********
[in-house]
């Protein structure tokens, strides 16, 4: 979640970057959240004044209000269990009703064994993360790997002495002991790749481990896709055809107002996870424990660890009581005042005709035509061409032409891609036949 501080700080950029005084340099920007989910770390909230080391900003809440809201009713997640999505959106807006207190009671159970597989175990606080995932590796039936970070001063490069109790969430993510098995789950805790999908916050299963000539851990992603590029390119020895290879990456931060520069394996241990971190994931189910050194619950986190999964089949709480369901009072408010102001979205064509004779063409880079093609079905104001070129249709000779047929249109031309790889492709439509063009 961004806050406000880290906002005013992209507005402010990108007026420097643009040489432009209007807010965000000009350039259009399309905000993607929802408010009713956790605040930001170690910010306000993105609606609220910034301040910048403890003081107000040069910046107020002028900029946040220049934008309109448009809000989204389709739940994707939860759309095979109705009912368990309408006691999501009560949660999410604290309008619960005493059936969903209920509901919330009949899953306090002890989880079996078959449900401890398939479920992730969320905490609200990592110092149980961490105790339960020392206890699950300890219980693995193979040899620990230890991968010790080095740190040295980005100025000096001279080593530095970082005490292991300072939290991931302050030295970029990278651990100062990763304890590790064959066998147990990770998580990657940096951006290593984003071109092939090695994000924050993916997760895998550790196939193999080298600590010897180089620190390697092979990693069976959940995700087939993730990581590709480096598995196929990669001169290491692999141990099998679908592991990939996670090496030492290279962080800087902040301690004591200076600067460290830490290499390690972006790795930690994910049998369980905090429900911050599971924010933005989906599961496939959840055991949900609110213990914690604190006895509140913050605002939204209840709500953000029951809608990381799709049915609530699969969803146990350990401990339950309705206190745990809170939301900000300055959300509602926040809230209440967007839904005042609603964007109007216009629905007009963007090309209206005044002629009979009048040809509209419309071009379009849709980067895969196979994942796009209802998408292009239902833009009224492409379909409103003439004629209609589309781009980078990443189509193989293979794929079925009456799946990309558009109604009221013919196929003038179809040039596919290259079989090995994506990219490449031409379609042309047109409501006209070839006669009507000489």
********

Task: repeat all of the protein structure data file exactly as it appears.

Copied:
[in-house]
């Protein structure tokens, strides 16, 4: 979640970057959240004044209000269990009703064994993360790997002495002991790749481990896709055809107002996870424990660890009581005042005709035509061409032409891609036949 501080700080950029005084340099920007989910770390909230080391900003809440809201009713997640999505959106807006207190009671159970597989175990606080995932590796039936970070001063490069109790969430993510098995789950805790999908916050299963000539851990992603590029390119020895290879990456931060520069394996241990971190994931189910050194619950986190999964089949709480369901009072408010102001979205064509004779063409880079093609079905104001070129249709000779047929249109031309790889492709439509063009 961004806050406000880290906002005013992209507005402010990108007026420097643009040489432009209007807010965000000009350039259009399309905000993607929802408010009713956790605040930001170690910010306000993105609606609220910034301040910048403890003081107000040069910046107020002028900029946040220049934008309109448009809000989204389709739940994707939860759309095979109705009912368990309408006691999501009560949660999410604290309008619960005493059936969903209920509901919330009949899953306090002890989880079996078959449900401890398939479920992730969320905490609200990592110092149980961490105790339960020392206890699950300890219980693995193979040899620990230890991968010790080095740190040295980005100025000096001279080593530095970082005490292991300072939290991931302050030295970029990278651990100062990763304890590790064959066998147990990770998580990657940096951006290593984003071109092939090695994000924050993916997760895998550790196939193999080298600590010897180089620190390697092979990693069976959940995700087939993730990581590709480096598995196929990669001169290491692999141990099998679908592991990939996670090496030492290279962080800087902040301690004591200076600067460290830490290499390690972006790795930690994910049998369980905090429900911050599971924010933005989906599961496939959840055991949900609110213990914690604190006895509140913050605002939204209840709500953000029951809608990381799709049915609530699969969803146990350990401990339950309705206190745990809170939301900000300055959300509602926040809230209440967007839904005042609603964007109007216009629905007009963007090309209206005044002629009979009048040809509209419309071009379009849709980067895969196979994942796009209802998408292009239902833009009224492409379909409103003439004629209609589309781009980078990443189509193989293979794929079925009456799946990309558009109604009221013919196929003038179809040039596919290259079989090995994506990219490449031409379609042309047109409501006209070839006669009507000489």